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Democrats moved to take back control of the drug pricing conversation in the US this week, announcing a two-day House Oversight and Reform Committee hearing that will feature six pharmaceutical CEOs targeted for the high prices of a half dozen drugs. The 22 September hearing announcement follows a string of drug pricing executive orders by President Donald Trump.

The 30 September hearing will feature former Celgene Corporation CEO Mark Alles and Bristol-Myers Squibb Company CEO Giovanni Caforio to discuss cancer drug Revlimid. Teva Pharmaceutical Industries Ltd. CEO Kåre Schultz was asked to testify about multiple sclerosis drug Copaxone. The following day Amgen, Inc.’s CEO Robert Bradway will testify with a focus on Enrbel and chronic kidney disease drug Sensipar. Mallinckrodt plc’s CEO Mark Trudeau will also testify on its H.P. Acthar Gel and Novartis AG US President Thomas Kendris on Gleevec at the 1 October hearing.

A spokesperson for the House Oversight Committee Democrats declined to answer questions about why the hearing will focus on these specific companies and drugs but said more information will be available next week.

The committees sent letters in January 2019 to a dozen drug companies including five of the six slated to testify next week to ask about their pricing practices around these drugs. At the time the committee said their letters focused on drugs that are among the costliest to Medicare Part D, among the costliest per beneficiary of had the largest price increases over a five-year period. (Also see "House Oversight Drug Pricing Hearings Will Begin With Expert, Patient Witnesses" - Pink Sheet, 14 Jan, 2019.)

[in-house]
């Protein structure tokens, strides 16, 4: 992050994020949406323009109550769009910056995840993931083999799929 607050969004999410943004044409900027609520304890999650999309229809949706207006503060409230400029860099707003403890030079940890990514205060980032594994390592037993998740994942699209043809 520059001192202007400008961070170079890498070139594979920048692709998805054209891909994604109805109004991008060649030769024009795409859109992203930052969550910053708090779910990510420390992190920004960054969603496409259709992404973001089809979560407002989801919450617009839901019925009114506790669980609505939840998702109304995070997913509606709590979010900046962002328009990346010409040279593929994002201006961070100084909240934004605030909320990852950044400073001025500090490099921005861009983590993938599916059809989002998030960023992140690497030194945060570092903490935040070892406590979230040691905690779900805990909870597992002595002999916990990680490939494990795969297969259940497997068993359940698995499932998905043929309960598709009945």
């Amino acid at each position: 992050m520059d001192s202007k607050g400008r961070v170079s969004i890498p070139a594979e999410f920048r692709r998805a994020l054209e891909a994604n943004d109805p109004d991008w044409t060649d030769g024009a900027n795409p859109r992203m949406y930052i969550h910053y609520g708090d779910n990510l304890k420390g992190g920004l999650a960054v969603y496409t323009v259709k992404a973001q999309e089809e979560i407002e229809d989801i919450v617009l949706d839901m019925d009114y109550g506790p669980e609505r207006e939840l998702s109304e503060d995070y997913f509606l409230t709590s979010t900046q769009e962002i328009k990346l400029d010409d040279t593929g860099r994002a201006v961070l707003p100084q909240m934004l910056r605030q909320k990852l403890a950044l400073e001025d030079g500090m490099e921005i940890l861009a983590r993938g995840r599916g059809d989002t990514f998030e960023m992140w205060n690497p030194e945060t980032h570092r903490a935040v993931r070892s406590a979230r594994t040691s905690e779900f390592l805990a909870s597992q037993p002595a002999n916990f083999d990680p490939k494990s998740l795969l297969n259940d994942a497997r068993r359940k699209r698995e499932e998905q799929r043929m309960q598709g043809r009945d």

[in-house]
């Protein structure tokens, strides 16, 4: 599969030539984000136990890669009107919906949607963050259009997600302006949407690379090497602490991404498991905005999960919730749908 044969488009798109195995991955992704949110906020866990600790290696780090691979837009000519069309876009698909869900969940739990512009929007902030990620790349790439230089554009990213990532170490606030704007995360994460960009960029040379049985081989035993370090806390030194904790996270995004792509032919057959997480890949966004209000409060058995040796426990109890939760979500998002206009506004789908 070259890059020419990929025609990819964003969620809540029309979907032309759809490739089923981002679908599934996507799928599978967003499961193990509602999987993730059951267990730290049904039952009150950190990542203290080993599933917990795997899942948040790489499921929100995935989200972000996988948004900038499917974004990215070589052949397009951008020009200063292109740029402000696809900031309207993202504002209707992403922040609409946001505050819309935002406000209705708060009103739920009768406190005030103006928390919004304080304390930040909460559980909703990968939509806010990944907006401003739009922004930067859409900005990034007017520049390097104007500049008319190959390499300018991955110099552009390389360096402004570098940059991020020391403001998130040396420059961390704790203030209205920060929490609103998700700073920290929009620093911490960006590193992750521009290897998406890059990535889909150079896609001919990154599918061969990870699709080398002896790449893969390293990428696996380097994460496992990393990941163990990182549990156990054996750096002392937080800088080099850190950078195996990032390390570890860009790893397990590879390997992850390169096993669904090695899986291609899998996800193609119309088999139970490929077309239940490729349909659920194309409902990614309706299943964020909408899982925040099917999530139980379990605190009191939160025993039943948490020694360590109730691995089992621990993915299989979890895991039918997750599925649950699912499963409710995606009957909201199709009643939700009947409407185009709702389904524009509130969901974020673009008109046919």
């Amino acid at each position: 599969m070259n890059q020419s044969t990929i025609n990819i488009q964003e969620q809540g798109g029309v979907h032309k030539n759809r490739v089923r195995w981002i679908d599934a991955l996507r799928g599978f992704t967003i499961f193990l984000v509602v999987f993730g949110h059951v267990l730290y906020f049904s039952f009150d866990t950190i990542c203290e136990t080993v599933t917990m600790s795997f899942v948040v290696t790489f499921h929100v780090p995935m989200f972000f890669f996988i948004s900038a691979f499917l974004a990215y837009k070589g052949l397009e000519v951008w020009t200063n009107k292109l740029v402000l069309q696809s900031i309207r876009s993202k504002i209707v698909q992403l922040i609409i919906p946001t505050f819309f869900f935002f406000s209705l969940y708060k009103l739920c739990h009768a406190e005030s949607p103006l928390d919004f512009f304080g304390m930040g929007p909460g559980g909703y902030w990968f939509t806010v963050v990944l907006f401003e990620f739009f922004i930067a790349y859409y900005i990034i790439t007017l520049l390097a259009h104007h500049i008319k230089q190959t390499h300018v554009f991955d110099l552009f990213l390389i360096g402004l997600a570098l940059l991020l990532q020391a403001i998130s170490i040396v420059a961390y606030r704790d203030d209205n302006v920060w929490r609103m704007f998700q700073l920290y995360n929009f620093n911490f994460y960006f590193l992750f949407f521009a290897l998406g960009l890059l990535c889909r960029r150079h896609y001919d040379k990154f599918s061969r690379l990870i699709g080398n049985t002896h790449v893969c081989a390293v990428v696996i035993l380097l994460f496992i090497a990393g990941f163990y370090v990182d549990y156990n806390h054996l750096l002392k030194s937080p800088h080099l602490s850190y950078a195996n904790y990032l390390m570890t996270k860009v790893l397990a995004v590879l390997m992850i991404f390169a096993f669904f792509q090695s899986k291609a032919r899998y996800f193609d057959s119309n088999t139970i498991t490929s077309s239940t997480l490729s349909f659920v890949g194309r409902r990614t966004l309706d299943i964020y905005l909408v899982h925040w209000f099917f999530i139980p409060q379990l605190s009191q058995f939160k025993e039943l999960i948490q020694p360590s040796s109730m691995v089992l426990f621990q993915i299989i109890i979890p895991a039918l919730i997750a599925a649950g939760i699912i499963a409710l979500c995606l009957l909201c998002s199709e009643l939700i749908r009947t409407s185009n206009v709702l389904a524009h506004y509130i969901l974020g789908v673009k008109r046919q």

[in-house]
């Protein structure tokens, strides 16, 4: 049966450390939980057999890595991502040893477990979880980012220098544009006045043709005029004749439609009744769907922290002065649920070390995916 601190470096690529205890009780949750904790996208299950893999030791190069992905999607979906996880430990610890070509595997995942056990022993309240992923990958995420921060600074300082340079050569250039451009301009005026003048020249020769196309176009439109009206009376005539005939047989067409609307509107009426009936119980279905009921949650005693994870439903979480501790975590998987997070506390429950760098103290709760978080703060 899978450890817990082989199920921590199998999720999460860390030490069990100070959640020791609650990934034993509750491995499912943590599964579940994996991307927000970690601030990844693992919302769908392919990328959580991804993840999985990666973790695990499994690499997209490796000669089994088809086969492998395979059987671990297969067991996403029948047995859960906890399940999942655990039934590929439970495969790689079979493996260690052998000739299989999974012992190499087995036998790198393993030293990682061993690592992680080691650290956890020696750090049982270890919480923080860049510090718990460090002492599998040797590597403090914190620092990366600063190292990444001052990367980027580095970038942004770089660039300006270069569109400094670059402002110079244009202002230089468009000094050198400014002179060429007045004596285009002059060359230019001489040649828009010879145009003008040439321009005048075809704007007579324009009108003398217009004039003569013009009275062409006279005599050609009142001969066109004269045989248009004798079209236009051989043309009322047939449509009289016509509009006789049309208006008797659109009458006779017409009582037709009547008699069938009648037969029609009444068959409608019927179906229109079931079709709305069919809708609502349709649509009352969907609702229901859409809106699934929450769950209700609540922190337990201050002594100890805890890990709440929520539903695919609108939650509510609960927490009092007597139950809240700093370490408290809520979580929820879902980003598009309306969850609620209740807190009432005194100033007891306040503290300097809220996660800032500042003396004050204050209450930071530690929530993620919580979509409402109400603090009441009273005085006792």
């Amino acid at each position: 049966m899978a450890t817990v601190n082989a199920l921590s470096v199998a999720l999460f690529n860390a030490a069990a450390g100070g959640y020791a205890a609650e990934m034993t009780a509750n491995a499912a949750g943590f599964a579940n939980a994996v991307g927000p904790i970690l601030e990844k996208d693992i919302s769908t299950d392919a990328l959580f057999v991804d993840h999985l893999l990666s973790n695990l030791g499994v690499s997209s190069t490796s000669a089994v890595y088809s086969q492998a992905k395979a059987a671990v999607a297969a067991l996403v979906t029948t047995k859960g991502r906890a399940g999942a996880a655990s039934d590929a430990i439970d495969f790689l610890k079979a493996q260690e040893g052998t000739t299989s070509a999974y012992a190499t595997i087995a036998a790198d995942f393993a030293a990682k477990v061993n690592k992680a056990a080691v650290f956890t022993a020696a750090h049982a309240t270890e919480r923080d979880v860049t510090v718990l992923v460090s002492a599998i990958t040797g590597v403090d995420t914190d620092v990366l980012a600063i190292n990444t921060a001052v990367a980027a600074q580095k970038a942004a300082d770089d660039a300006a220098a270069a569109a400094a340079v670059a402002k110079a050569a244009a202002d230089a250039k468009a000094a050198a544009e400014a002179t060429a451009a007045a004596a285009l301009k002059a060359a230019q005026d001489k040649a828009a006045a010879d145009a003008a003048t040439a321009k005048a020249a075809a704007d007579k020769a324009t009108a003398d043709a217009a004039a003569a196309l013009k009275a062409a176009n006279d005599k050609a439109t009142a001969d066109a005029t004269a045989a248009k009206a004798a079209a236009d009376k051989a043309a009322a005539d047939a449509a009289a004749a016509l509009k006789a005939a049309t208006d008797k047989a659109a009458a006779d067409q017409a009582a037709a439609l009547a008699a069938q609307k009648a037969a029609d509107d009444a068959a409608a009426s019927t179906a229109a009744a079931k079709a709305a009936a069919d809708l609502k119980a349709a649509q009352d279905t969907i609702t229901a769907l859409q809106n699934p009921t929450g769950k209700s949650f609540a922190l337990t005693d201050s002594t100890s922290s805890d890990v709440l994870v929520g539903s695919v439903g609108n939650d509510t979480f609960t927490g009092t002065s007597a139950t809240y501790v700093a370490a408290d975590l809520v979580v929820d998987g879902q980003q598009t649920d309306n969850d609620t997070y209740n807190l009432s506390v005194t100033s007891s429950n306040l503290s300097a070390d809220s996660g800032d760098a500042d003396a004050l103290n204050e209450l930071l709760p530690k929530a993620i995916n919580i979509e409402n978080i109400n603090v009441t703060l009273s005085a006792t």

Earlier this month the committee the committee subpoena AbbVie Inc., another one of the companies targeted by its January 2019 letters claiming it failed to cooperate with the lawmaker’s investigation. (Also see "Congress Puts Focus Back On Drug Pricing With AbbVie Subpoena" - Pink Sheet, 1 Sep, 2020.)

Trump Winning With Voters On Pricing

The hearing should give Democrats a chance to highlight their work on drug prices heading into the November elections, an issue where they appear to have lost some momentum with voters.

recent Kaiser Family Foundation tracking poll conducted between 28 August and 3 September found that 46 percent of registered voters think Trump has a better approach to lowering prescription drug costs compared to 42 percent who sided with Democratic presidential candidate Joe Biden. It was the only health issue where Trump polled better than Biden.

While overall, the KFF poll found the importance of health care to voters has fallen in recent months as issues like the economy, policing, race relations and the coronavirus capture attention, it is still a top-five issue for voters and top-three issue for Democrats.